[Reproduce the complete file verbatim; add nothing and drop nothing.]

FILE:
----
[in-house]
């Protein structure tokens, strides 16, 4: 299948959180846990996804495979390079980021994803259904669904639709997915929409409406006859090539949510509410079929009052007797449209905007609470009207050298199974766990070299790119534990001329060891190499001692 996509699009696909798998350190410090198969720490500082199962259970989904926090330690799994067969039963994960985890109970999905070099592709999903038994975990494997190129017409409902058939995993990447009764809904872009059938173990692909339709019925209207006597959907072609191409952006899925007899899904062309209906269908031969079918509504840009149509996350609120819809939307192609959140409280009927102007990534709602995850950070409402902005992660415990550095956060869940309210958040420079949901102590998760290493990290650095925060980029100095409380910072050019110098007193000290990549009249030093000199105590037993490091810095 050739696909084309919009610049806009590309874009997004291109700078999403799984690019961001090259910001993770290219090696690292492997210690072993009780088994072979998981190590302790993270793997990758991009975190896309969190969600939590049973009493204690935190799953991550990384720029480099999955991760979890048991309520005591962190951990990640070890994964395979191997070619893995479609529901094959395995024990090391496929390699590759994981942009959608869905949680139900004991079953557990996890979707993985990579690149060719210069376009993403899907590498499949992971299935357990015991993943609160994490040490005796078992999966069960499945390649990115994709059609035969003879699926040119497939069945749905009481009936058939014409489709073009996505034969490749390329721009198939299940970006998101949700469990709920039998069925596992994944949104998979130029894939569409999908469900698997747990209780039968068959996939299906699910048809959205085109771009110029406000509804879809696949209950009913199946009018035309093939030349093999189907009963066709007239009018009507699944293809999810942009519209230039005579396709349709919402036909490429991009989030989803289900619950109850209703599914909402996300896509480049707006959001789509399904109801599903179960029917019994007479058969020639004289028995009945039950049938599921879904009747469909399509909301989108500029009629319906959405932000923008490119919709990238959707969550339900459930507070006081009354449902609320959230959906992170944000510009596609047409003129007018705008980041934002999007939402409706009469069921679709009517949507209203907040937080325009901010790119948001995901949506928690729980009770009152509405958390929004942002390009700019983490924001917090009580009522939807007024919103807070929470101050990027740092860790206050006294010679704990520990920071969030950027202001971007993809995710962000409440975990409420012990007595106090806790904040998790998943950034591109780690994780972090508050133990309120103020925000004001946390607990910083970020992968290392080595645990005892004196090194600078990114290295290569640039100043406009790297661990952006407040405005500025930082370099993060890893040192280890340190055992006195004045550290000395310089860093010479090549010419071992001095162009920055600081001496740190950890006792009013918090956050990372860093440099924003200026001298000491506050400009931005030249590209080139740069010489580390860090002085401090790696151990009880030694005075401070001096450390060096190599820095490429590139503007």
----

[in-house]
């Protein structure tokens, strides 16, 4: 299948959180846990996804495979390079980021994803259904669904639709997915929409409406006859090539949510509410079929009052007797449209905007609470009207050298199974766990070299790119534990001329060891190499001692 996509699009696909798998350190410090198969720490500082199962259970989904926090330690799994067969039963994960985890109970999905070099592709999903038994975990494997190129017409409902058939995993990447009764809904872009059938173990692909339709019925209207006597959907072609191409952006899925007899899904062309209906269908031969079918509504840009149509996350609120819809939307192609959140409280009927102007990534709602995850950070409402902005992660415990550095956060869940309210958040420079949901102590998760290493990290650095925060980029100095409380910072050019110098007193000290990549009249030093000199105590037993490091810095 050739696909084309919009610049806009590309874009997004291109700078999403799984690019961001090259910001993770290219090696690292492997210690072993009780088994072979998981190590302790993270793997990758991009975190896309969190969600939590049973009493204690935190799953991550990384720029480099999955991760979890048991309520005591962190951990990640070890994964395979191997070619893995479609529901094959395995024990090391496929390699590759994981942009959608869905949680139900004991079953557990996890979707993985990579690149060719210069376009993403899907590498499949992971299935357990015991993943609160994490040490005796078992999966069960499945390649990115994709059609035969003879699926040119497939069945749905009481009936058939014409489709073009996505034969490749390329721009198939299940970006998101949700469990709920039998069925596992994944949104998979130029894939569409999908469900698997747990209780039968068959996939299906699910048809959205085109771009110029406000509804879809696949209950009913199946009018035309093939030349093999189907009963066709007239009018009507699944293809999810942009519209230039005579396709349709919402036909490429991009989030989803289900619950109850209703599914909402996300896509480049707006959001789509399904109801599903179960029917019994007479058969020639004289028995009945039950049938599921879904009747469909399509909301989108500029009629319906959405932000923008490119919709990238959707969550339900459930507070006081009354449902609320959230959906992170944000510009596609047409003129007018705008980041934002999007939402409706009469069921679709009517949507209203907040937080325009901010790119948001995901949506928690729980009770009152509405958390929004942002390009700019983490924001917090009580009522939807007024919103807070929470101050990027740092860790206050006294010679704990520990920071969030950027202001971007993809995710962000409440975990409420012990007595106090806790904040998790998943950034591109780690994780972090508050133990309120103020925000004001946390607990910083970020992968290392080595645990005892004196090194600078990114290295290569640039100043406009790297661990952006407040405005500025930082370099993060890893040192280890340190055992006195004045550290000395310089860093010479090549010419071992001095162009920055600081001496740190950890006792009013918090956050990372860093440099924003200026001298000491506050400009931005030249590209080139740069010489580390860090002085401090790696151990009880030694005075401070001096450390060096190599820095490429590139503007």